French vowel

The letter E has several different pronunciations in French. The explanation and equivalents provided here are based on the closest sounds that exist in American English, which are sometimes not very close at all. IPA symbols are provided in [brackets].

1. The unstressed e, called a "schwa" in both French and English, is commonly found in French at the beginning of multi-syllable words as well as in single-syllable words. It’s also known as e muet or e instable and its pronunciation is often optional. Phonetic symbol: [ə]

French sound files Par exemple…
schwa sound
le   the
debout   standing
samedi   Saturday

  In English, the schwa can be spelled with any vowel: pencil, pollen, about, etc.

2. The closed e sound is always found in open syllables.* The nearest sound in English is the long a as in "name," but that’s a diphthong: [eI] which starts out like the French [e] but ends in a sort of y sound. In contrast, the French closed e sound is just the first part: [e]. It may be spelled é (e accent aigu) anywhere within a word, but there are numerous other spellings, especially at the end of a word. Phonetic symbol: [e]

French sound files Par exemple…
closed e sound
été   summer
vous avez   you have
freiner   to brake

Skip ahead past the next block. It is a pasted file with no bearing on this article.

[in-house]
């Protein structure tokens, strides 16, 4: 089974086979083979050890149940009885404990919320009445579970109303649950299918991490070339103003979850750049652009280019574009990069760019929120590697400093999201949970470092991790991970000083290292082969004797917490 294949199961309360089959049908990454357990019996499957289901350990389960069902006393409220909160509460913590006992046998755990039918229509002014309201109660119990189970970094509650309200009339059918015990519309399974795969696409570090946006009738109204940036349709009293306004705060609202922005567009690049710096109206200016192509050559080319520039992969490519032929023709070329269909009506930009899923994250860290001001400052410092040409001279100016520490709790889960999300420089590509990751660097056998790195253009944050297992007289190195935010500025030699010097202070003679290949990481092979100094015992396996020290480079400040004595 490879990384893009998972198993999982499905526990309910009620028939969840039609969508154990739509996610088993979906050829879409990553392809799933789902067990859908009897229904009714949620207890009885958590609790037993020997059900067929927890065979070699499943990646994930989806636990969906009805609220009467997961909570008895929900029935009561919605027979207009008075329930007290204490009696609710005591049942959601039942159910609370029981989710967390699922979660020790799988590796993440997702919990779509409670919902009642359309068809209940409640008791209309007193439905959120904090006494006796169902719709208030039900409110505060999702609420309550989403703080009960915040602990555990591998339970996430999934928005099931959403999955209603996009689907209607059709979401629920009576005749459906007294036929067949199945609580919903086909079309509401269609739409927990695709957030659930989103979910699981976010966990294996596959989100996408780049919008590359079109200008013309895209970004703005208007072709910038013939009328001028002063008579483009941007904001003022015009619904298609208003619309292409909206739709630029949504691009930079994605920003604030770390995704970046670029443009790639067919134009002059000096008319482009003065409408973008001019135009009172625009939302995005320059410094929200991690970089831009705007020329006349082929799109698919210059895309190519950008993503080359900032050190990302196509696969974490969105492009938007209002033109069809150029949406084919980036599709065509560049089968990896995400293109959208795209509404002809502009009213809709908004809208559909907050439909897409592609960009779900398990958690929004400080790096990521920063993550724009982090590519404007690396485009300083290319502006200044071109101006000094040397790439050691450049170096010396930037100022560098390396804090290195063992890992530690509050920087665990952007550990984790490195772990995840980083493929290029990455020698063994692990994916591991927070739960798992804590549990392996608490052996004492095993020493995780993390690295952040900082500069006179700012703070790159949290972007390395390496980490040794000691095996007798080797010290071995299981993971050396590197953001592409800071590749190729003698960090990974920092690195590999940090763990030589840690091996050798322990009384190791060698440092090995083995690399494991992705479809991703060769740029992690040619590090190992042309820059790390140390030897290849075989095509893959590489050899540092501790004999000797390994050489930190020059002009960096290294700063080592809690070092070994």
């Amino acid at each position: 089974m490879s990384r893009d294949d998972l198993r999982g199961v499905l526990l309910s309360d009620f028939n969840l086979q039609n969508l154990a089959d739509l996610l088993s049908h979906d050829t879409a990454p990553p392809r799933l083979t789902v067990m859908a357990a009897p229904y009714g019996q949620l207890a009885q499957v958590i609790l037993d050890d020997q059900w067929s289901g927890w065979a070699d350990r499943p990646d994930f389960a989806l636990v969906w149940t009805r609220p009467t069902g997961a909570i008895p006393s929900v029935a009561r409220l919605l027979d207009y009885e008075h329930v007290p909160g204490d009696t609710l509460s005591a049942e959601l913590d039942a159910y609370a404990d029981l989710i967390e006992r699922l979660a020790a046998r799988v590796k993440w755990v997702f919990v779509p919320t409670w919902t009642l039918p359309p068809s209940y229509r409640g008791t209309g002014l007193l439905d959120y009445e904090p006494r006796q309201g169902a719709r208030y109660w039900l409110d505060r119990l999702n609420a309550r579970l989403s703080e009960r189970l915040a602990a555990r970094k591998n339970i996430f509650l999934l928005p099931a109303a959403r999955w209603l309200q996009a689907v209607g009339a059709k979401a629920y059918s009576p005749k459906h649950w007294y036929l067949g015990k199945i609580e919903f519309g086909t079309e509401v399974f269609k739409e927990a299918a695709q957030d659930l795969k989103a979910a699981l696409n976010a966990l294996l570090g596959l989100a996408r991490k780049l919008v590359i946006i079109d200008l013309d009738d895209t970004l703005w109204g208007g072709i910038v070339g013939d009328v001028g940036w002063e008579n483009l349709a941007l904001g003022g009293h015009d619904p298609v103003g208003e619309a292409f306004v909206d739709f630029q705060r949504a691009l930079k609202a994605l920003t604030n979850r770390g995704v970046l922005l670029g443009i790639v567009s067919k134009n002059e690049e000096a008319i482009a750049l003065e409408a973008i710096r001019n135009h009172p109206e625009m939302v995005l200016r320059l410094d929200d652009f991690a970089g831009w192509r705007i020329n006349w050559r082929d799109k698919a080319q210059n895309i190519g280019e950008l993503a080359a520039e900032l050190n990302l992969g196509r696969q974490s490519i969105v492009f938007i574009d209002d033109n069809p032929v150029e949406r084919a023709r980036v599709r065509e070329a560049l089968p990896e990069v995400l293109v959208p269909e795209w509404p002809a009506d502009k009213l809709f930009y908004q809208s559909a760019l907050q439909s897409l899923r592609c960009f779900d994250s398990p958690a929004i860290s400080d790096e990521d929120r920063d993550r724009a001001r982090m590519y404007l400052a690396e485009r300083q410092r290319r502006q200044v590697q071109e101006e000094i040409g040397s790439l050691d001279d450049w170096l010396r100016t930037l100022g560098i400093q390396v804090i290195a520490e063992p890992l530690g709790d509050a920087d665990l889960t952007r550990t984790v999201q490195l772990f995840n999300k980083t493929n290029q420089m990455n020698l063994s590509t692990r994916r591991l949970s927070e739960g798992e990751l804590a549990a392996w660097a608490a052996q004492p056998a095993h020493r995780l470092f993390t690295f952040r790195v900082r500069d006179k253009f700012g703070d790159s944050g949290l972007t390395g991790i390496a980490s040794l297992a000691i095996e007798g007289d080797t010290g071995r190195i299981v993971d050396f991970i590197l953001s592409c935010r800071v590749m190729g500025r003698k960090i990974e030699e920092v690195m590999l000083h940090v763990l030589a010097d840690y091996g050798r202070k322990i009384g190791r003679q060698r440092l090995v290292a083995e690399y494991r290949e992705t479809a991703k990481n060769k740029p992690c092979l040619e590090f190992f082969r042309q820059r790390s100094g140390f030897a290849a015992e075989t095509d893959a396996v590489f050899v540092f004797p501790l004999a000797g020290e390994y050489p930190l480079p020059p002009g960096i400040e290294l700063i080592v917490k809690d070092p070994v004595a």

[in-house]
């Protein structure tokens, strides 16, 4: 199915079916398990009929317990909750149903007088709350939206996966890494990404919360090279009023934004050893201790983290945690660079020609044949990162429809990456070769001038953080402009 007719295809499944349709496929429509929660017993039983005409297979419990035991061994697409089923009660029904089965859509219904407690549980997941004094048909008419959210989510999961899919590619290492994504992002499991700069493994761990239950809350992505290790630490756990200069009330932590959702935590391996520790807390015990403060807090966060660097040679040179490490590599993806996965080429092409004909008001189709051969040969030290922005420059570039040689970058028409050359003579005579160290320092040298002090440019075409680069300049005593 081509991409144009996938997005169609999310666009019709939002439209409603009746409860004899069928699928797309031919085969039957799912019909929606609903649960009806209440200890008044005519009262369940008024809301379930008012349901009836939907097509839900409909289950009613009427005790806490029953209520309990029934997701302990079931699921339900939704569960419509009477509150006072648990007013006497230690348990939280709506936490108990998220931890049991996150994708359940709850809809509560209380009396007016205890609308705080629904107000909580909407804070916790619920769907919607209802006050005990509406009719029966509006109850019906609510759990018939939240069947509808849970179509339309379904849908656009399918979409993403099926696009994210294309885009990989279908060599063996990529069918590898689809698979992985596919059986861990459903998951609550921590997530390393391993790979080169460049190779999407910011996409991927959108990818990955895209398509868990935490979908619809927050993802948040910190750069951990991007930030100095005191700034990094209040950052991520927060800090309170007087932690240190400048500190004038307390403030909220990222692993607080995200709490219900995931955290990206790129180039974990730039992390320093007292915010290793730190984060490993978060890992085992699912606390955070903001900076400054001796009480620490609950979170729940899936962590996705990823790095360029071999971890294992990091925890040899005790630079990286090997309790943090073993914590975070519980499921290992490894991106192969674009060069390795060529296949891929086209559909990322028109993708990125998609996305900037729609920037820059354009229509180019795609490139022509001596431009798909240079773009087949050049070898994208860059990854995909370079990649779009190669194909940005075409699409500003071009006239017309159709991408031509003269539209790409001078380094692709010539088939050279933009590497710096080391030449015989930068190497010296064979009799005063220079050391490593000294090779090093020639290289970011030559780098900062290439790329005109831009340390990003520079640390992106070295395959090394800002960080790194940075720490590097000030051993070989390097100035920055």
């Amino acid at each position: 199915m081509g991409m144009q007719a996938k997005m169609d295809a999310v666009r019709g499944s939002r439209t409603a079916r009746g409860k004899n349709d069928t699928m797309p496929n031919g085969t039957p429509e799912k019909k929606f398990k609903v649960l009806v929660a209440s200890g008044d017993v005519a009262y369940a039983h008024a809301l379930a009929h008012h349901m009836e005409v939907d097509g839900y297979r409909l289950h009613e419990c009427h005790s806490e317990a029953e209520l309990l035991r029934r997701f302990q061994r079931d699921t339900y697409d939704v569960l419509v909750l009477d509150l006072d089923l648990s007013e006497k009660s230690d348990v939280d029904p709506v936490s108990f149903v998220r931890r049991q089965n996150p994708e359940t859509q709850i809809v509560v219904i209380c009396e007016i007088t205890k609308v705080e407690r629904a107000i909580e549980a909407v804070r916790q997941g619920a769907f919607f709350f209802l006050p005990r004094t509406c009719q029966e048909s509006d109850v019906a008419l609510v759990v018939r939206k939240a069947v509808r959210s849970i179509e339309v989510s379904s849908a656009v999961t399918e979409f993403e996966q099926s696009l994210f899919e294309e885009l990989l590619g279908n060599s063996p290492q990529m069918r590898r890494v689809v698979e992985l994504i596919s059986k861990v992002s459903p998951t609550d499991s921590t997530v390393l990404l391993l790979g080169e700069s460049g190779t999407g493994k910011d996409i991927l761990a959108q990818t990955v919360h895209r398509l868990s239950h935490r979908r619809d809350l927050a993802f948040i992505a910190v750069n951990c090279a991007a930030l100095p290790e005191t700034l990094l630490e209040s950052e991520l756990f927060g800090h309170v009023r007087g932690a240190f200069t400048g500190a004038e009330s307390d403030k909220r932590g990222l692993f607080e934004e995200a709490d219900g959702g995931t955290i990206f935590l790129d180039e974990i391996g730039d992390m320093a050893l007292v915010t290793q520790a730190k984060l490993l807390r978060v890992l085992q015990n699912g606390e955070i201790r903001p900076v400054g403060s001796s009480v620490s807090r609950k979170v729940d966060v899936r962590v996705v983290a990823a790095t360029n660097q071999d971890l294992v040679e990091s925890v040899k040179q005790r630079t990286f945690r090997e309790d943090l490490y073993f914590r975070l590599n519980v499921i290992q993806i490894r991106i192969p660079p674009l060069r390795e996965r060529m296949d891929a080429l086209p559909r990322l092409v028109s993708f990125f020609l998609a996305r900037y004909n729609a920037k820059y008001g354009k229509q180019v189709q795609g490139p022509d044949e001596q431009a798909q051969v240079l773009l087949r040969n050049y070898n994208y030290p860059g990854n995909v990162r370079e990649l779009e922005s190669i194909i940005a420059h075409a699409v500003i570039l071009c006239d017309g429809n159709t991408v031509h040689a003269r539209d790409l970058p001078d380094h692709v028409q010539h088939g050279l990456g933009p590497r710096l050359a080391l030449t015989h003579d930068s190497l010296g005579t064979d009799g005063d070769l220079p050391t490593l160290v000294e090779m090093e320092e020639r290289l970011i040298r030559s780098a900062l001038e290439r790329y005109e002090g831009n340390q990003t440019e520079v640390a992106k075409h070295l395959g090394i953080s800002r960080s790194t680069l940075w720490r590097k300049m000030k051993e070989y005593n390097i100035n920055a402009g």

3. The open e sound is found mainly in closed syllables.* It may be spelled e,  è (e accent grave), or  ê (e accent circonflexe) and is equivalent to English’s short e sound, as in "set." Phonetic symbol: [ɛ]

French sound files Par exemple…
open e sound
elle   she
sept   seven
la tête   head
très   very

  * Lesson: Open / closed vowels and open / closed syllables

E is the only French vowel that can take all four accents.

 Related lessons

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French pronunciation

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2 Responses

  1. Claudia 8 August 2014 / 13:29

    I live in Montreal, QC, and have noticed that ê can often have a different pronunciation. Fête sounds like “fight”, fenêtre sounds like fenaïtre. I think it may depend on where in Quebec the speaker came from. Is this also true for some areas in France?

    • lkl 8 August 2014 / 13:55

      The pronunciation I teach is based on so-called “standard” French, which includes Paris and most major French cities. I can’t comment on any other variety of French.

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